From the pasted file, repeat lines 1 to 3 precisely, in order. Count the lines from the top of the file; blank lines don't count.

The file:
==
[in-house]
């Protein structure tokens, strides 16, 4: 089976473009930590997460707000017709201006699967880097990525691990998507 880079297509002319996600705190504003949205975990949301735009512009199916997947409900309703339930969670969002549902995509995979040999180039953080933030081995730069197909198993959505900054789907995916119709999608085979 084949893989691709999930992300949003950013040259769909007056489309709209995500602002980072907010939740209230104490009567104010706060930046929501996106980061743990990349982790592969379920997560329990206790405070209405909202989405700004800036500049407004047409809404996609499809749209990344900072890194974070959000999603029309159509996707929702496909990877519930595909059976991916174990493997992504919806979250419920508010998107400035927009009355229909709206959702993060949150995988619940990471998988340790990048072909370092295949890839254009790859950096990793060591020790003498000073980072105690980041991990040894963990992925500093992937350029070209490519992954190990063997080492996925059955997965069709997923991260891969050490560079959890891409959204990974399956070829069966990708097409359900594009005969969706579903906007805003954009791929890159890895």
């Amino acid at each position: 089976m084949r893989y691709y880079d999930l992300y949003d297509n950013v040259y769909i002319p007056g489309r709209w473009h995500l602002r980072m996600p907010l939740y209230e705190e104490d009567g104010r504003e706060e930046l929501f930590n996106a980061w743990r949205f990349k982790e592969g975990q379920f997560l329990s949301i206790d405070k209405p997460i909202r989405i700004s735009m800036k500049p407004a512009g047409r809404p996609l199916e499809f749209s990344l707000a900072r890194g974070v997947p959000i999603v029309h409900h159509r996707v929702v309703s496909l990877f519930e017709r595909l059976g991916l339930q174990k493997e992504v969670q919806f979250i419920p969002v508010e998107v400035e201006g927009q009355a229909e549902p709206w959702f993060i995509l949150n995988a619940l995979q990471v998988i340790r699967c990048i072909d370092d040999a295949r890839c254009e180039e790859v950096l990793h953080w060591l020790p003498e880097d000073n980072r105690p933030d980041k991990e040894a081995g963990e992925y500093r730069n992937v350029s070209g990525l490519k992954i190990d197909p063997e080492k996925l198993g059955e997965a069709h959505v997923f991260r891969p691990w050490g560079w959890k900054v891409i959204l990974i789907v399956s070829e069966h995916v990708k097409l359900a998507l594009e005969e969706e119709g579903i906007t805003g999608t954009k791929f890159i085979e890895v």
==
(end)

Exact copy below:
[in-house]
């Protein structure tokens, strides 16, 4: 089976473009930590997460707000017709201006699967880097990525691990998507 880079297509002319996600705190504003949205975990949301735009512009199916997947409900309703339930969670969002549902995509995979040999180039953080933030081995730069197909198993959505900054789907995916119709999608085979 084949893989691709999930992300949003950013040259769909007056489309709209995500602002980072907010939740209230104490009567104010706060930046929501996106980061743990990349982790592969379920997560329990206790405070209405909202989405700004800036500049407004047409809404996609499809749209990344900072890194974070959000999603029309159509996707929702496909990877519930595909059976991916174990493997992504919806979250419920508010998107400035927009009355229909709206959702993060949150995988619940990471998988340790990048072909370092295949890839254009790859950096990793060591020790003498000073980072105690980041991990040894963990992925500093992937350029070209490519992954190990063997080492996925059955997965069709997923991260891969050490560079959890891409959204990974399956070829069966990708097409359900594009005969969706579903906007805003954009791929890159890895």
């Amino acid at each position: 089976m084949r893989y691709y880079d999930l992300y949003d297509n950013v040259y769909i002319p007056g489309r709209w473009h995500l602002r980072m996600p907010l939740y209230e705190e104490d009567g104010r504003e706060e930046l929501f930590n996106a980061w743990r949205f990349k982790e592969g975990q379920f997560l329990s949301i206790d405070k209405p997460i909202r989405i700004s735009m800036k500049p407004a512009g047409r809404p996609l199916e499809f749209s990344l707000a900072r890194g974070v997947p959000i999603v029309h409900h159509r996707v929702v309703s496909l990877f519930e017709r595909l059976g991916l339930q174990k493997e992504v969670q919806f979250i419920p969002v508010e998107v400035e201006g927009q009355a229909e549902p709206w959702f993060i995509l949150n995988a619940l995979q990471v998988i340790r699967c990048i072909d370092d040999a295949r890839c254009e180039e790859v950096l990793h953080w060591l020790p003498e880097d000073n980072r105690p933030d980041k991990e040894a081995g963990e992925y500093r730069n992937v350029s070209g990525l490519k992954i190990d197909p063997e080492k996925l198993g059955e997965a069709h959505v997923f991260r891969p691990w050490g560079w959890k900054v891409i959204l990974i789907v399956s070829e069966h995916v990708k097409l359900a998507l594009e005969e969706e119709g579903i906007t805003g999608t954009k791929f890159i085979e890895v």